“In general, we tried all the consumer products. It works,” Saito told the visitors to his lab regarding the catalyst. Arifuzzaman told the crowd nylon was the most difficult plastic material to work with the catalyst, but the process just needs to be hotter for nylon to break down. “If it’s mixed, no problem,” Saito said regarding mixing different types of plastic. Currently, plastic recycling technology only works well with clean, single types of plastic products, he said.
He called inefficiency and inability to recycle mixed plastics a “bottleneck in plastics recycling.”
“Plastics have numerous benefits in our lives, but plastic waste management has become a global environmental crisis,” the lab stated in a promotional booklet. Only 9 percent of plastic waste, it stated, is recycled, most of which becomes lower value products.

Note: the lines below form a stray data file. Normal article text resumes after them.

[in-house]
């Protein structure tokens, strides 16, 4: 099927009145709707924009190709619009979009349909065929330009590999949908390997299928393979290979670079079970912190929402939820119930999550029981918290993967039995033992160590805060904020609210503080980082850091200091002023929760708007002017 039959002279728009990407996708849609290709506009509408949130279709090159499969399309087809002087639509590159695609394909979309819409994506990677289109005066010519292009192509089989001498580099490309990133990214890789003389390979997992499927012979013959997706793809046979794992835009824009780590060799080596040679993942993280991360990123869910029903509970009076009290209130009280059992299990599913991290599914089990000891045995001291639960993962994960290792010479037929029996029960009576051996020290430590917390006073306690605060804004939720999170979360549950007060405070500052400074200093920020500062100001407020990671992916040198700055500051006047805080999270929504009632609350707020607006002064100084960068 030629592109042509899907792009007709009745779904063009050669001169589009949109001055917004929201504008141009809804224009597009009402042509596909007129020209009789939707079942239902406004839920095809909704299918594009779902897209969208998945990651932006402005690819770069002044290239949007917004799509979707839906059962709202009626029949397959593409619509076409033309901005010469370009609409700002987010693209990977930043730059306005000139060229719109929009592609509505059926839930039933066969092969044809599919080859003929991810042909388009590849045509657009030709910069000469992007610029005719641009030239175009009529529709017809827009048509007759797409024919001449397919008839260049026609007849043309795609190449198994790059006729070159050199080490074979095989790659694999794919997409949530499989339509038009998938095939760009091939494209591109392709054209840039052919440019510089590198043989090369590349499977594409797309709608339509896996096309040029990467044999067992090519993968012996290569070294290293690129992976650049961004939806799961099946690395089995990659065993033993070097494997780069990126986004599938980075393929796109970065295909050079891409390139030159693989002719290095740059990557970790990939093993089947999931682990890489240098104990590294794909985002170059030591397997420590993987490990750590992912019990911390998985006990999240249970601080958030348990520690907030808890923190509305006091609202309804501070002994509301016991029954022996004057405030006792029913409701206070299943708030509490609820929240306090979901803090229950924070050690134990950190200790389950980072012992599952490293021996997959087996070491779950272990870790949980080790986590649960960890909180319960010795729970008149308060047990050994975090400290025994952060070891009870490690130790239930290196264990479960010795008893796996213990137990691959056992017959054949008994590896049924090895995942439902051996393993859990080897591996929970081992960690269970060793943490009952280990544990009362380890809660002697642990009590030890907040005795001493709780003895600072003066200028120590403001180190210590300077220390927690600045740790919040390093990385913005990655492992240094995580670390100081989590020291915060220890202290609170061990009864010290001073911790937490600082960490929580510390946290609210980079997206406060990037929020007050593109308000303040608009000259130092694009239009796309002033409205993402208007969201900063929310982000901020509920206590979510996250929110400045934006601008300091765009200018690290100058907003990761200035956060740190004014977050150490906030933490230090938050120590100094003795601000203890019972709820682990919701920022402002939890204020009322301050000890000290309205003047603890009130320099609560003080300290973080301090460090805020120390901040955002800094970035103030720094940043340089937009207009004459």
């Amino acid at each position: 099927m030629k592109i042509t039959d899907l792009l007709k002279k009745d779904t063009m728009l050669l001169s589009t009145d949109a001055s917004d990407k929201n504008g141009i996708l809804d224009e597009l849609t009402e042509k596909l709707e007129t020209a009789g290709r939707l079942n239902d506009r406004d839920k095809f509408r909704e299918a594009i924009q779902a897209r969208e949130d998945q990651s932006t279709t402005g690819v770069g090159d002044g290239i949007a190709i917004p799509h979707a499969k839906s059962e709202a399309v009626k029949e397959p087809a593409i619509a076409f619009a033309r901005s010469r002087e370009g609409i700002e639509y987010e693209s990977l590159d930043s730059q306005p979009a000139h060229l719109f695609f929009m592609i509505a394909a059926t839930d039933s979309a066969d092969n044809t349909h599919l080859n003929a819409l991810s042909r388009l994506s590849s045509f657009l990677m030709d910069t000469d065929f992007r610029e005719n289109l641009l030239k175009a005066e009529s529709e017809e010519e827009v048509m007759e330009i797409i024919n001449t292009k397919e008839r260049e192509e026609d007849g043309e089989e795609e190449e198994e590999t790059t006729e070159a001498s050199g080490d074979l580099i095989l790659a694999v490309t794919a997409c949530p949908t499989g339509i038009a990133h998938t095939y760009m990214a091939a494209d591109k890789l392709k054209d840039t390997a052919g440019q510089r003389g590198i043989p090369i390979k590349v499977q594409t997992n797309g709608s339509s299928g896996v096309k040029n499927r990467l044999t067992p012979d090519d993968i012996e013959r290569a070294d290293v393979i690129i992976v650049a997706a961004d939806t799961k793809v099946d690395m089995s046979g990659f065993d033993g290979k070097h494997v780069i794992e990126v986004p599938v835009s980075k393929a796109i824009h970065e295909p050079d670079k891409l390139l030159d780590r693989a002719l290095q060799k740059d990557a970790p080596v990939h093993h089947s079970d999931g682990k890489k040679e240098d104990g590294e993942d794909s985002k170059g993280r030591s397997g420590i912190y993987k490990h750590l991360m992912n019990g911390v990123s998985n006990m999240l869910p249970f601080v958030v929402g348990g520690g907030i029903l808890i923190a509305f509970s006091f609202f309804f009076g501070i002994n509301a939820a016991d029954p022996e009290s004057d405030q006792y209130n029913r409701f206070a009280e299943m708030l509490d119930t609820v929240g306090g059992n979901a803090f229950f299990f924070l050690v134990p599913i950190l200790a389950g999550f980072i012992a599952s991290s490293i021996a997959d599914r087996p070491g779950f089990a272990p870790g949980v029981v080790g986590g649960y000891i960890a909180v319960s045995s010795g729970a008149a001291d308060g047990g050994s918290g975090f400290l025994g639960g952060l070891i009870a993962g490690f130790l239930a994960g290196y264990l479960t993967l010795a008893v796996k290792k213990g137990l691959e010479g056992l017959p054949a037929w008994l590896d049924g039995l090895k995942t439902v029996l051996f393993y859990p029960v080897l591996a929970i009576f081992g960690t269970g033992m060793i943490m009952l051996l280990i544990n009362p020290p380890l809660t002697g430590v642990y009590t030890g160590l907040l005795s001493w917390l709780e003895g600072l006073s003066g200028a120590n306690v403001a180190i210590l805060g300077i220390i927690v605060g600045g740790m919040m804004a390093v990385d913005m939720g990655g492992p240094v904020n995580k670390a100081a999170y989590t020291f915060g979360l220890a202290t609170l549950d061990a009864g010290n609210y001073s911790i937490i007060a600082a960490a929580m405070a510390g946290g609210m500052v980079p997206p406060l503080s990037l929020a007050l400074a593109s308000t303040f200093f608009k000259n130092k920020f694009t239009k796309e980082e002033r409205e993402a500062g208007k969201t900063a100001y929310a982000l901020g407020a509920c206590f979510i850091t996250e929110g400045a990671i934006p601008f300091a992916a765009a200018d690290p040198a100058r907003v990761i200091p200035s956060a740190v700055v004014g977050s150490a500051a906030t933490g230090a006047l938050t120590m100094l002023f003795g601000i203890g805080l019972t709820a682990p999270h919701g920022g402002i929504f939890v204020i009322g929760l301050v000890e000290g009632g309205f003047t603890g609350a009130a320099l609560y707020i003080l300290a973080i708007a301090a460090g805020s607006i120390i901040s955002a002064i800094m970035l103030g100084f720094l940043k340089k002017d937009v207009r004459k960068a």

“This process will not only reduce plastic waste entering landfills but will also add significant commercial value to current plastic wastes, opening a new paradigm of plastic recycling toward a net-zero carbon society,” according to ORNL communications.
Earlier this year, Battelle, which runs ORNL for the Federal Department of Energy, named Saito the ORNL inventor of the year specifically for his “notable inventions in polymer upcycling.”
Saito develops the monomer via the process currently used for raw fossil fuels such as oil. These monomers can also be used for plastic resin and “plastic end-product production.” At present, Saito said, people tend to use petroleum-based monomers for producing these plastics rather than recycled ones.
Last the lab announced Saito’s team had developed a specific “upcycling approach” with one type of plastic. It allows for acrylonitrile butadiene styrene, used in auto parts, LEGO blocks and tennis balls, to be upcycled into an even more durable material.